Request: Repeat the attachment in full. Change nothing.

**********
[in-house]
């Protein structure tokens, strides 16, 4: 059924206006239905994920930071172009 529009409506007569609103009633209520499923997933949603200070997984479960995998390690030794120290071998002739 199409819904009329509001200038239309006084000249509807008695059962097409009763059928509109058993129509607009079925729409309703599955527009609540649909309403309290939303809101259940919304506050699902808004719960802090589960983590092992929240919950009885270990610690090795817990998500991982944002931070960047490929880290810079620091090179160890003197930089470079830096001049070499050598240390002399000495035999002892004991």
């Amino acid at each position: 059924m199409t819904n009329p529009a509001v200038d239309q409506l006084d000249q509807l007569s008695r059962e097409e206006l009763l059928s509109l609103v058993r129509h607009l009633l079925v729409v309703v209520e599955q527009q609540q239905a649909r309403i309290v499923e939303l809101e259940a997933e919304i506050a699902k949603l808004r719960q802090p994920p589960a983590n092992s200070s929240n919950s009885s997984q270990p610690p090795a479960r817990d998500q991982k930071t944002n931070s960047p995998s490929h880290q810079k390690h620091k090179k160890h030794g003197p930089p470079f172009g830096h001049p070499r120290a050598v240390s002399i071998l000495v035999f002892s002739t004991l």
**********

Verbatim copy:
[in-house]
């Protein structure tokens, strides 16, 4: 059924206006239905994920930071172009 529009409506007569609103009633209520499923997933949603200070997984479960995998390690030794120290071998002739 199409819904009329509001200038239309006084000249509807008695059962097409009763059928509109058993129509607009079925729409309703599955527009609540649909309403309290939303809101259940919304506050699902808004719960802090589960983590092992929240919950009885270990610690090795817990998500991982944002931070960047490929880290810079620091090179160890003197930089470079830096001049070499050598240390002399000495035999002892004991």
């Amino acid at each position: 059924m199409t819904n009329p529009a509001v200038d239309q409506l006084d000249q509807l007569s008695r059962e097409e206006l009763l059928s509109l609103v058993r129509h607009l009633l079925v729409v309703v209520e599955q527009q609540q239905a649909r309403i309290v499923e939303l809101e259940a997933e919304i506050a699902k949603l808004r719960q802090p994920p589960a983590n092992s200070s929240n919950s009885s997984q270990p610690p090795a479960r817990d998500q991982k930071t944002n931070s960047p995998s490929h880290q810079k390690h620091k090179k160890h030794g003197p930089p470079f172009g830096h001049p070499r120290a050598v240390s002399i071998l000495v035999f002892s002739t004991l």